Books
    I've read several books on DIY/off-grid solar at this point.. all of them, frankly, were really disappointing. For AC systems, Rex Cauldwells "How to Wire a House" really helped me, like a spirit guide with commentary for how to read and meet the code. Are there any good books in that spirit - rooted in code, focused on hands-on designing and installing solar systems - that you know of and recommend?


  • BB.BB. Super Moderators, Administrators Posts: 31,783 admin
    Since I am a moderator here--I can see the IP Address of your computer. And I use iplocation.com to guess at your location (pretty close about 80% of the time. With cell phone and satellite systems, usually not accurate):

    https://www.iplocation.net/

    Regarding grounding--A complicated subjects with a lot of "it depends" answers. The basics...

    Grounding is not need for proper solar power (or general DC and AC) system operation. You just need the +/- and Hot/Neutral power lines to carry the electrical energy (your car is on rubber tires and works just fine). There are a few cases where grounding to earth is needed (some fluorescent tube fixtures need grounded cases to start, some automatic spark ignition system need grounding to detect flame).

    So why "ground"? There are several major reasons. First is to prevent a short circuit to a metal object (metal sink, water pipe, gas pipe, electrical "box", well pump, etc.) from being energized and shocking/electrocuting a person. By "grounding" an alternative path is provided to take short circuit current back to the source (main panel, ac inverter, dc battery bank, genset) and tripping the fuse/breaker(s) at the source and killing the power until fixed.

    Neutral bonding--The practice of connecting the white wire (neutral) of the AC power system to "safety ground" keeps the neutral lead at (or near) zero volts... A ground referenced neutral wire cannot be "short circuited" (high current flow) and does not need fuses/breakers to cut off excessive current flow--Saves money and complexity of wiring and protection.

    With DC power, we also negative ground the battery bank too... A "floating power system" (battery bank, AC transformer output) should have a fuse/breaker on both the + and - (hot/neutral/returns) not because of the first short to "ground" (no current flow on first connection), but if there is a second short to ground, then you have high current flow (because the system becomes "ground referenced"). And two breakers are needed to ensure that all the wiring (+ and -) is protected against excessive current flow (fault analysis is a complex subject... Can talk more about it if you wish).

    With DC, most of us are familiar with cars. In the case of a car, the ground is the car's frame/chassis. And it is both the "ground" and the return (negative) path for current flow. The car radio has one + lead, and rarely a - lead--Just the metal chassis connected to the frame for return current.

    For solar power systems, they have both a + and - power bus, and a "ground system" too. When we talk about single point grounding (DC and AC systems), the intent is to keep all current flowing through +/- and hot/return leads with zero current flowing through the "safety ground" (unless there is a short circuit). If you have parallel return and ground currents--Things happen. In power systems, if the return path has a shorter path/lower resistance, it will carry more current than the real "return" wiring and can overheat the safety ground wiring (especially in solar/battery systems where the scale of current is much different... 10 amps * 120 VAC = 1,200 Watts... That is 100 amps * 12 volts = 1,200 Watts -- So the DC power system may have 10x the current of the AC side--Having mixed current return paths--multi-point grounding--Can cause your 100 amps of DC to flow through your 10 amp designed AC power wiring).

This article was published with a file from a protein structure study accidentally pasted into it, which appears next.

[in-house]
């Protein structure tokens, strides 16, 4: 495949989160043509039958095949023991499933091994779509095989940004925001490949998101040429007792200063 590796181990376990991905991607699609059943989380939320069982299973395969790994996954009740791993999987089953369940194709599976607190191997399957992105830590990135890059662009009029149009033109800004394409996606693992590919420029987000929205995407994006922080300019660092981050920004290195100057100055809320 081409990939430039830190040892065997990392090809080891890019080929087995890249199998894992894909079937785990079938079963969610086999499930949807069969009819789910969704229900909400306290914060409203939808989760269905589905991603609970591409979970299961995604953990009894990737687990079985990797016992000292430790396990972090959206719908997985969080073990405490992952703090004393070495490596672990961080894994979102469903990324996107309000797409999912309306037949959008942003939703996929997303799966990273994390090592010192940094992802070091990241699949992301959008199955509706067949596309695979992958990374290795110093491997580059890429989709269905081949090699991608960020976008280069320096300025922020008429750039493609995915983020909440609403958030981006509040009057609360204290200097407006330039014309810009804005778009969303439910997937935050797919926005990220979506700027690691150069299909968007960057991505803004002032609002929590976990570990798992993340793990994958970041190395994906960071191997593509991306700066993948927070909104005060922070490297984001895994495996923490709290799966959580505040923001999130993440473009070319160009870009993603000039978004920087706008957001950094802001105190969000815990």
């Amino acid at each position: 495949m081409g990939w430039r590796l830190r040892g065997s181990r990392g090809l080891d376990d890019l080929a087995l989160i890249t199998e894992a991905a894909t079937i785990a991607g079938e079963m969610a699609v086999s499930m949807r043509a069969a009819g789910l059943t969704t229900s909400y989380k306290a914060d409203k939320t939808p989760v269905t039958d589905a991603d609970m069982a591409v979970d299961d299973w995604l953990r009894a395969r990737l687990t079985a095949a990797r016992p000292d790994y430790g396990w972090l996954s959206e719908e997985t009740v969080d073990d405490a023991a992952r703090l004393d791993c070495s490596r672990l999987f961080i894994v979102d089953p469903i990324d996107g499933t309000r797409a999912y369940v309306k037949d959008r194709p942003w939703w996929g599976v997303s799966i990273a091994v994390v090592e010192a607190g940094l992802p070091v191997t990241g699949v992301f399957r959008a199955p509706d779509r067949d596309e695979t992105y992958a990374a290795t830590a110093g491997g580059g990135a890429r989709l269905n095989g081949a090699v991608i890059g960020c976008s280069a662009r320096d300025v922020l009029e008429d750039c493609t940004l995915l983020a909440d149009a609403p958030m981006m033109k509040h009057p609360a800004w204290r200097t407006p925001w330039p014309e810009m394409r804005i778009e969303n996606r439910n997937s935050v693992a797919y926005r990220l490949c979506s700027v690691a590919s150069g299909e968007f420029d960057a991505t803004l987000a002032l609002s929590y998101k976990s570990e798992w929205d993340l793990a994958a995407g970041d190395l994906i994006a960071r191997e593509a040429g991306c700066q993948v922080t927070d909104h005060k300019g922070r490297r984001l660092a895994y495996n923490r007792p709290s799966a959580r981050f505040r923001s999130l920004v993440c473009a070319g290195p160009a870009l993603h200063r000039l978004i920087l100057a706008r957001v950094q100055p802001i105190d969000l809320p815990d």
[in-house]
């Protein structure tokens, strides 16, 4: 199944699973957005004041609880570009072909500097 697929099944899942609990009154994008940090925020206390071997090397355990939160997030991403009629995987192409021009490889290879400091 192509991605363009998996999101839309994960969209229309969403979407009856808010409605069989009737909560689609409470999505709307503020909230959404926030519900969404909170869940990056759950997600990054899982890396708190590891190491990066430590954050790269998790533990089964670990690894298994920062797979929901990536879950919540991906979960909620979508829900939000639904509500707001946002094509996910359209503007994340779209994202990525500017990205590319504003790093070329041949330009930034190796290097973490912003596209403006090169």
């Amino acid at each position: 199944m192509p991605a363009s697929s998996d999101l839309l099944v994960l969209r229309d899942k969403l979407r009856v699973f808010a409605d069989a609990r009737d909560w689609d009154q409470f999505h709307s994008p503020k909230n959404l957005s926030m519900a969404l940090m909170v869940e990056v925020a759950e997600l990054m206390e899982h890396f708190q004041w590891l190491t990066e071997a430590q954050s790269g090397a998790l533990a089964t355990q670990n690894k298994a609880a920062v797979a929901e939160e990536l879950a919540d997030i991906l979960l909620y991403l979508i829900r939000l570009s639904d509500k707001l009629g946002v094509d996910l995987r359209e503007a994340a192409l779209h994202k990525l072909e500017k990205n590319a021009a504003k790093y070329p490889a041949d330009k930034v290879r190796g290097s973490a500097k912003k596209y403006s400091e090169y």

So for safety grounding--Having a single point where DC and AC grounding "meet" keeps the DC Current and AC current paths isolated from each other.

    This does get a bit confusing... Your AC inverter has a metal case. So both AC and DC are present... Suggest that the inverter case be grounded to the DC side because of the high DC currents. AC will still be "safely" grounded because at the "ground rod", both AC and DC ground systems are tied together. In large DC power systems such as telephone exchanges, this common ground point is called the "ground window".

    A major reason to ground your home power system is for lightning energy control... Get the lightning to earth as fast as you can (short/straight wire runs). For lightning control, multipoint grounding is a good thing. And tying all the metal structures/ground rods together with a minimum 6 AWG wire to provide "safety ground" for power system shorts to ground too (don't energize your solar rack mounts with 400 VDC or 120 VAC and create an electrocution hazards).

    There are other grounding issues too.. Multipoint grounding of AC neutral wiring via ground rods, cathodic protection systems for gas pipes, etc.. But most of those do not really apply to a typical home power system.

    Regarding books, in our FAQ page, I have posted information supplied by members on sources they found useful:

    https://forum.solar-electric.com/discussion/comment/99323#Comment_99323

    The whole point of our forum here is to help people in a step by step method. Take questions one at a time from the start of a project (or debugging), and take it through to deeper subjects as needed... Vs the "fire hose" or "use the search function" answers.

    We have all been there--A first timer with no experience. Others have helped us, and we are trying to pass it one for the next generation.

    -Bill
    Near San Francisco California: 3.5kWatt Grid Tied Solar power system+small backup genset